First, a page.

The upshot of this is that we can associate to a Penrose tiling $P$ of the plane a sequence of $0$’s and $1$’s. Starting from $P$ we have an infinite sequence of associated triangle tilings
$A,~B,~\tau A,~\tau B,~\tau^2 A, \dots,~\tau^n A,~\tau^n B,~\tau^{n+1} A, \dots$
with larger and larger triangle tiles. Let $p$ be a point of the plane lying in the interior of an $A$-tile, then we define its index sequence
$i(P,p) = (x_0,x_1,x_2,\dots ) \quad x_{2n} = \begin{cases} 0~\text{if p \in L_{\tau^n A}} \\ 1~\text{if p \in S_{\tau^n A}} \end{cases}~ x_{2n+1} = \begin{cases} 0~\text{if p \in L_{\tau^n B}} \\ 1~\text{if p \in S_{\tau^n B}} \end{cases}$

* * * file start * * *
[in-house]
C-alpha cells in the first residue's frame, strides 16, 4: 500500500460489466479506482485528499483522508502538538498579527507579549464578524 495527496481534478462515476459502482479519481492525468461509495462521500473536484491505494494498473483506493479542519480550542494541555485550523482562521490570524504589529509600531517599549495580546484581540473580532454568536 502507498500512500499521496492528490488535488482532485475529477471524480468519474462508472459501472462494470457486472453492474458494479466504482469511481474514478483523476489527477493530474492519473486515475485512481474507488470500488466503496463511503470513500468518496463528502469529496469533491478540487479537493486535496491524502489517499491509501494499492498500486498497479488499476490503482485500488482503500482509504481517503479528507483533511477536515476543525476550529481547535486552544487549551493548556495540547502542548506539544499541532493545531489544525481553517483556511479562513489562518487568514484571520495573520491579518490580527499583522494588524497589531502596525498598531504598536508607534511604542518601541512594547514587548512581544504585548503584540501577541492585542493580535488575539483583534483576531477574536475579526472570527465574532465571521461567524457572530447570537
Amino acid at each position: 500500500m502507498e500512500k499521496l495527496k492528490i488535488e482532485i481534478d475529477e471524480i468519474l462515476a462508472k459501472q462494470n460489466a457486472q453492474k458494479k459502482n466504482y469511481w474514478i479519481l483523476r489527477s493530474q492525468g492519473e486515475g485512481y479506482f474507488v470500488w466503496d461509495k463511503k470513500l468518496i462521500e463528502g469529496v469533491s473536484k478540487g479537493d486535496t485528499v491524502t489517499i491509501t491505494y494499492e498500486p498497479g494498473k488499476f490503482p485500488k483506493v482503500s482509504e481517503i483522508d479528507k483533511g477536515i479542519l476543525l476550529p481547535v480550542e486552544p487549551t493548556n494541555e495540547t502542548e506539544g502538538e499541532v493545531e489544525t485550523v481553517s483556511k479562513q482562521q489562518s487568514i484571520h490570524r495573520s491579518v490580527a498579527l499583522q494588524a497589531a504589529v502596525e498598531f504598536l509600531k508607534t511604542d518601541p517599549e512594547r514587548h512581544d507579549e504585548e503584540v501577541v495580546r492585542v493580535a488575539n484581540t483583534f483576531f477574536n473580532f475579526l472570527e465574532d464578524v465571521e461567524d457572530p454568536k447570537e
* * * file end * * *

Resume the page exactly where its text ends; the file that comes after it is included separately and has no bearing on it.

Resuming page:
That is, $x_0=1$ if $p$ lies in a small triangle of the $A$-tiling and $x_0=1$ if it lies in a large triangle, $x_1=1$ if $p$ lies in a small triangle of the $B$-tiling and is $0$ if it lies in a large $B$-triangle, and so on.

The beauty of this is that every infinite sequence $(x_0,x_1,x_2,\dots )$ whose terms are $0$ or $1$, and in which no two consecutive terms are equal to $1$, is the index sequence $i(P,p)$ of some Penrose tiling $P$ in some point $p$ of the plane.